Mazda Research finds that 60% of European drivers want combustion engines

In a recent poll commissioned by the Mazda Driver Project research together with Ipsos MORI, 58% believe that there is “a lot of innovation and improvement still to come with petrol and diesel engines”. The poll polled 11,008 people in Europe. Whilst electric cars are grabbing the headlines, people seem to think that there is a sliver of hope left for combustion engines.

The headline results demonstrate that consumers don’t necessarily share the view of many organisations that the internal combustion engine has no role to play in the future of cars.

This is further demonstrated by the fact that 31% of drivers “hope that diesel cars will continue to exist” as electric cars become more common with the figure rising to 58% in Poland; meanwhile, on average, 33% of drivers stated that if running costs were the same as an electric car they would “prefer a petrol/diesel car” – in Italy as many as 54% expressed this opinion.

Despite the gathering momentum behind autonomous vehicles, only 33% of drivers “welcome the advent of self-driving cars” with the number dropping as low as 25% in France and the Netherlands; against this backdrop, Mazda continues to progress its pioneering advanced safety features and Mazda Co-Pilot Concept which uses autonomous driving technologies to give drivers peace of mind at the wheel. Perhaps surprisingly, there is virtually no evidence of greater support for self-driving cars in younger age groups across Europe.

The findings arrive as Mazda ramps up its Sustainable Zoom-Zoom 2030 vision to combine the best of internal combustion engines with effective electrification technologies. Central to this ambition is SKYACTIV-X, the world’s first commercial gasoline engine to use compression ignition; this new engine combines the advantages of gasoline and diesel engines to achieve outstanding environmental performance, power and acceleration performance.

Mazda Motor Europe’s President and CEO Jeff Guyton said: “The research findings are fascinating. The whole basis of our long-running Drive Together campaign is to celebrate the sheer joy of driving, and it appears that European drivers see a long road ahead for the internal combustion engine – we are working hard to make that road an even better experience for drivers everywhere.

“We recently launched ‘Sustainable Zoom-Zoom 2030’, our long-term vision for technology development.  In it, we set out how we plan to use driving pleasure to help solve issues facing people, the earth and society. In the case of greenhouse gas emissions, we believe it’s necessary to have the right solution at the right time.  For us this means taking a well-to-wheel view, and therefore today’s most rational offering is a combination of internal combustion engines and electric devices which consider each market’s energy situation and power generation methods. In this context, we are determined to perfect the internal combustion engine.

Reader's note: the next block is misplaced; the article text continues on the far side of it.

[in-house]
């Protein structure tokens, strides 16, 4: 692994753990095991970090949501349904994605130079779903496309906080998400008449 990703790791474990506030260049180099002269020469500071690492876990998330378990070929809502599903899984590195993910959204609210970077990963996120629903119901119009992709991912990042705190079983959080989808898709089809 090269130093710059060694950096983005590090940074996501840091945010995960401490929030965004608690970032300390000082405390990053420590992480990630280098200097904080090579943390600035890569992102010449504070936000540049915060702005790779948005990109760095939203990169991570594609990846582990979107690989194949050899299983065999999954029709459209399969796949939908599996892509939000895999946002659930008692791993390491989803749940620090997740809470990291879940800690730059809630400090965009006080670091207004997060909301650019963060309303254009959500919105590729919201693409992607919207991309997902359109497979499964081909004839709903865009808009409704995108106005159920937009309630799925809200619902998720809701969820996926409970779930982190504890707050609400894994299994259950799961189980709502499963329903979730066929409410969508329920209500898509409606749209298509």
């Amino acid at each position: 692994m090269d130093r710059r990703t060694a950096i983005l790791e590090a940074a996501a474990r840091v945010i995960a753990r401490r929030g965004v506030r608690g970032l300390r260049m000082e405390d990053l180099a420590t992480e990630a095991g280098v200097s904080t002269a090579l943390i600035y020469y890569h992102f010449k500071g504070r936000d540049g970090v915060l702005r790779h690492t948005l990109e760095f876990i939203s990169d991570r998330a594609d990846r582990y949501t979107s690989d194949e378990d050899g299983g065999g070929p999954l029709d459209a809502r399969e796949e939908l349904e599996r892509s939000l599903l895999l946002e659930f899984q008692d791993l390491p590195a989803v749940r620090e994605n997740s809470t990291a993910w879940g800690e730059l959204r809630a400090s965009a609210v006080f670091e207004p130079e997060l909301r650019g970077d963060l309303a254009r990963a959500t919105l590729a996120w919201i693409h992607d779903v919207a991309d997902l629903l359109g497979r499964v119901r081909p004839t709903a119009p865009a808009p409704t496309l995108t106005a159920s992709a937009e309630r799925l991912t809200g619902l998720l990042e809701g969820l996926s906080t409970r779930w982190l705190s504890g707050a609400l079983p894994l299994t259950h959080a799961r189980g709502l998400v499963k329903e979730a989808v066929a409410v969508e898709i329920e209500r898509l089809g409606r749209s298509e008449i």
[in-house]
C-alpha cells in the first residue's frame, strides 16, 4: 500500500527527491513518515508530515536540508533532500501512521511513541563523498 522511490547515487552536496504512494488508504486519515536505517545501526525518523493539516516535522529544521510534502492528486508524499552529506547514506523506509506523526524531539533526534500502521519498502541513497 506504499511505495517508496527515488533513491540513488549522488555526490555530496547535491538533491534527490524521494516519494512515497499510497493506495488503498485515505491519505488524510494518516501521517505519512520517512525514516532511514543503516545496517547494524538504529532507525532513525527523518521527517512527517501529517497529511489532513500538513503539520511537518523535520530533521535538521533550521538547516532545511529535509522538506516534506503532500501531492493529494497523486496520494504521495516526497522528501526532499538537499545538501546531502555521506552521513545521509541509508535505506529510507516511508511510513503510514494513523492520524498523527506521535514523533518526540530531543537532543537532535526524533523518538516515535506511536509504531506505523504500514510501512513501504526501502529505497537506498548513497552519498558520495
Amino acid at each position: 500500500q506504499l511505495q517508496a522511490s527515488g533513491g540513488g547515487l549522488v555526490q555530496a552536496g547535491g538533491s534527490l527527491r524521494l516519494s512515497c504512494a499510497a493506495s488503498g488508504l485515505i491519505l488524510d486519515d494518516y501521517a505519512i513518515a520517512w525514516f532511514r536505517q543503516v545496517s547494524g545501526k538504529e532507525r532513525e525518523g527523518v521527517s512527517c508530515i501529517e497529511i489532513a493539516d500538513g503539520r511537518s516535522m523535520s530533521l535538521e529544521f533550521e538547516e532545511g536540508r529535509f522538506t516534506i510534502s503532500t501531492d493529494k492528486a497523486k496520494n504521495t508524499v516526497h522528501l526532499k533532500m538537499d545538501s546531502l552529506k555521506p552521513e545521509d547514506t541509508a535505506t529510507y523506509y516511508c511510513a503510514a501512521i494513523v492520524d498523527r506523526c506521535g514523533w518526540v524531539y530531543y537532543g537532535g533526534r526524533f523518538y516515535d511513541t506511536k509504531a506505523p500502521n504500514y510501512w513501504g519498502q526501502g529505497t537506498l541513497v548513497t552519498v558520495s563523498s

“As we seek to develop new technologies we will continue to put the driver at the heart of everything we do and focus on the bond between car and driver. We call this Jinba Ittai which is the Japanese phrase used to describe the perfect harmony between the mounted archer and his horse. It is this human-centric philosophy that underpins our business and helps us create cars that bring the driver and their car closer together.

“Our aim is a motorised society free of traffic accidents. There are three main keys to realize this.  First, we continue to advance safety fundamentals across our range – driving position, pedal layout, visibility and our Active Driving Display.  Second, we continuously develop, update and make standard many advanced safety features such as Blind Spot Monitoring. Finally, we aim to make the Mazda Co-Pilot Concept, which uses autonomous driving technologies to allow drivers to enjoy driving with peace of mind, standard by 2025.”

Mazda believes driving is a skill that people want to keep.  It is an activity that can be fun as well as functional and many would like to see this skill retained for future generations. These sentiments are certainly evident in the research results which showed a significant emotional connection between car and driver. For example, an average of 69% of drivers “hope that future generations will continue to have the option to drive cars” – the figure is as high as 74% in Poland and 70% or higher in the UK, Germany, France and Sweden.